wherein the detector is part of a detector array within a hollow member, the array having a plurality of anodes extending within the volume of the hollow member and the at least one portion includes at least one fin extending from the interior surface of the hollow member.
12. A neutron detector as set forth in claim 11, wherein the hollow member is centered on an axis and the at least one fin is part of a multi-fin divider centered on the axis.
13. A neutron detector as set forth in claim 12, wherein the multi-fin divider divides the volume of the hollow member into a plurality of volume portions each with at least one of the anodes located therein.
Description
BACKGROUND OF THE INVENTION

1. Field of the Invention

The invention relates to neutron detectors, and specifically relates to detectors that have improved sensitivity.

2. Discussion of Prior Art

Recently, high sensitivity neutron detectors for homeland security have become increasingly important and increasingly in demand. Many known neutron detectors utilize He-3, a neutron sensitive material known to provide a detector of high sensitivity. The He-3 is provided within a volume that includes a cathode within a detection arrangement. Recently, the availability of He-3 has been has become insufficient to satisfy the demand associated with high sensitivity neutron detectors. Other than He-3 there are only a few neutron sensitive materials that are useful for constructing a neutron detector, including certain isotopes of uranium, lithium and boron.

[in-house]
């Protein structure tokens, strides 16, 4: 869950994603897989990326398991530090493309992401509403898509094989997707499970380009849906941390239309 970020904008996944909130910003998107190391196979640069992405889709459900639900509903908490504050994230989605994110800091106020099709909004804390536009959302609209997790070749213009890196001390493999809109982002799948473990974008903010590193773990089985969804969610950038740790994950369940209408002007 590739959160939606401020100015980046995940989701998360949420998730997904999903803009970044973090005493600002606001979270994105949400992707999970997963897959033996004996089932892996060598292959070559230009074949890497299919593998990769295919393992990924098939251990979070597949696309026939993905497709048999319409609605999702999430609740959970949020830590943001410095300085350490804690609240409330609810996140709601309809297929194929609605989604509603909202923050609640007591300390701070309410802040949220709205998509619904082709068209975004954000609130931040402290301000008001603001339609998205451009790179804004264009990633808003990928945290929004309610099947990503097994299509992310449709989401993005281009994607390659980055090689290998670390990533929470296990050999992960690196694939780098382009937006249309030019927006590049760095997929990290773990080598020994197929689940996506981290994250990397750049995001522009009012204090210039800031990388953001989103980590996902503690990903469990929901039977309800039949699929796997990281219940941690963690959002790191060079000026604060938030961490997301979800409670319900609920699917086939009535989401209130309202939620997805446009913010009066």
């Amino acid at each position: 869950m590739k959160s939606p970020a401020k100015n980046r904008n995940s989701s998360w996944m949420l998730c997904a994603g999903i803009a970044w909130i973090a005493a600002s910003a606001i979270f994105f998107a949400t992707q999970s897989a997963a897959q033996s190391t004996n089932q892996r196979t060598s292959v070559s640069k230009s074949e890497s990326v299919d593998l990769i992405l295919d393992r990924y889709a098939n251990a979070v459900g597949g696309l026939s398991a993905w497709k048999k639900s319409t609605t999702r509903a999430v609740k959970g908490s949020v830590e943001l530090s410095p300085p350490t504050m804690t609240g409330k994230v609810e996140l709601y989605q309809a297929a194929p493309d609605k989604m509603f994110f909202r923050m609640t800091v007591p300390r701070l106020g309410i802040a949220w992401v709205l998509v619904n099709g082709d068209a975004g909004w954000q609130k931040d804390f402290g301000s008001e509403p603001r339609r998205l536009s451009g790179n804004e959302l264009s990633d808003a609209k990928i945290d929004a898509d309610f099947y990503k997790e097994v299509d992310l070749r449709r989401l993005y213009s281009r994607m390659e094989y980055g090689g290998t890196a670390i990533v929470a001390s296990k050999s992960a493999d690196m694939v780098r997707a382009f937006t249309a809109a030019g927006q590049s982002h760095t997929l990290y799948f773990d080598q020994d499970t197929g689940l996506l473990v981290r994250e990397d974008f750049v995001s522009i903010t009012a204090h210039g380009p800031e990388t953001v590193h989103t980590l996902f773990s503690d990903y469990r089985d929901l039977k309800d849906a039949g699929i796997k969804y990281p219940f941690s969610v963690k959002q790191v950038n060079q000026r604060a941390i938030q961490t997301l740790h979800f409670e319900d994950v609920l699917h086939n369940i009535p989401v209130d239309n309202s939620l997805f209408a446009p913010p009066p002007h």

Focusing for the moment upon the physical construction of neutron detectors and neutron detector arrangements, a neutron detector includes an anode and a cathode. One example detector includes a wire extending on an axis for the anode and a cylindrical cathode circumscribing the anode.

Focusing upon boron, the majority (e.g., approximately 80%) of available boron is B-11, which has 5 protons and 6 neutrons, and the remainder (e.g., approximately 20%) is Boron 10 (B-10), which has 5 protons and 5 neutrons. Only the B-10 isotope is useful for neutron detection. Thus, for use in a neutron detector, it is typically desirable to enrich the concentration of B-10.

As mentioned, the detection of neutrons is based on the generation of secondary radiations. With B-10 (10B) as the converter material, the reaction is described as follows when a neutron is captured:
10B+n→.7Li+4α(2.792 MeV, ground state) and 7Li+4α+0.48 MeV γ(2.310 MeV, excited state)

The energy released by the reaction is approximately 2.310 million electron volts (MeV) in 94% of all reactions (2.792 MeV in the remaining 6%), and equals the energy imparted to the two reaction products (the energy of the captured neutron is negligible by comparison). The reaction products, namely an alpha particle (α) and a lithium nucleus (7Li) are emitted isotropically from the point of neutron capture by B-10 in exactly opposite directions and, in the case of the dominant excited state, with kinetic energies of 1.47 MeV and 0.84 MeV, respectively.